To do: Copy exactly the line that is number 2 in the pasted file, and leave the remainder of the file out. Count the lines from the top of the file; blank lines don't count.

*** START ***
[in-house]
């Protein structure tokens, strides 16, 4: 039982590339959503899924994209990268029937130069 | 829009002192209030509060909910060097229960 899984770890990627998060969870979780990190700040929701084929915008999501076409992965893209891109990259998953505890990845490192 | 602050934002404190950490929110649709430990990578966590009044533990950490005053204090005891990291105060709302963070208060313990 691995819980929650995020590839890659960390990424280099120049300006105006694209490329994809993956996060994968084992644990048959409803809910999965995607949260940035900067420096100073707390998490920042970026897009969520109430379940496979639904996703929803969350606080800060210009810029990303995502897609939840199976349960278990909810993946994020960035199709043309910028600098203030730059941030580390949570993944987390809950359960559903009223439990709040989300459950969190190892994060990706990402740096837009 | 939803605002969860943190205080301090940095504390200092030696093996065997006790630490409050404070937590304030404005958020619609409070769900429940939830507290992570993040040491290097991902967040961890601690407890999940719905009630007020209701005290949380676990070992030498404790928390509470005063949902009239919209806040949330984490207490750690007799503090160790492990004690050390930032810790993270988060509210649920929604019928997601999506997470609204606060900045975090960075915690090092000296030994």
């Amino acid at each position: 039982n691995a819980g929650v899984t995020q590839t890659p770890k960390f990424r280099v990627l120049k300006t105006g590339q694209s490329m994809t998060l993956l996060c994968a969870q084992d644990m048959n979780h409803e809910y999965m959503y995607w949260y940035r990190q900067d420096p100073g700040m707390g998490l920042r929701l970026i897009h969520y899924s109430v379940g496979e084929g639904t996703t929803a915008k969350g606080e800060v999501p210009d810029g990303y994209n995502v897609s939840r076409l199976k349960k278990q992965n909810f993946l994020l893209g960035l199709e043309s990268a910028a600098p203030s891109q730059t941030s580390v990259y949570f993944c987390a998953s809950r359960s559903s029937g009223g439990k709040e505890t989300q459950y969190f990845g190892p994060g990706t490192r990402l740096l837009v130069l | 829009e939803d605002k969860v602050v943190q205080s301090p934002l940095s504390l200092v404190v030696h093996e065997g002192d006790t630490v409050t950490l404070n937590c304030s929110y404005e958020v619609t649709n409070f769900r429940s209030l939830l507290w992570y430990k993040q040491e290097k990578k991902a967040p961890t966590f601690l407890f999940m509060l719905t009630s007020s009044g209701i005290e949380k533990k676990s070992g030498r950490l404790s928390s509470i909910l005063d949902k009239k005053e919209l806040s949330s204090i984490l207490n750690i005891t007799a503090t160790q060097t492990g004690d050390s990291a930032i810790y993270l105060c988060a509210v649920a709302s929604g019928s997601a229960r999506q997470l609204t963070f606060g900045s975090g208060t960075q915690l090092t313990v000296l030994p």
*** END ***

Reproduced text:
């Protein structure tokens, strides 16, 4: 039982590339959503899924994209990268029937130069 | 829009002192209030509060909910060097229960 899984770890990627998060969870979780990190700040929701084929915008999501076409992965893209891109990259998953505890990845490192 | 602050934002404190950490929110649709430990990578966590009044533990950490005053204090005891990291105060709302963070208060313990 691995819980929650995020590839890659960390990424280099120049300006105006694209490329994809993956996060994968084992644990048959409803809910999965995607949260940035900067420096100073707390998490920042970026897009969520109430379940496979639904996703929803969350606080800060210009810029990303995502897609939840199976349960278990909810993946994020960035199709043309910028600098203030730059941030580390949570993944987390809950359960559903009223439990709040989300459950969190190892994060990706990402740096837009 | 939803605002969860943190205080301090940095504390200092030696093996065997006790630490409050404070937590304030404005958020619609409070769900429940939830507290992570993040040491290097991902967040961890601690407890999940719905009630007020209701005290949380676990070992030498404790928390509470005063949902009239919209806040949330984490207490750690007799503090160790492990004690050390930032810790993270988060509210649920929604019928997601999506997470609204606060900045975090960075915690090092000296030994």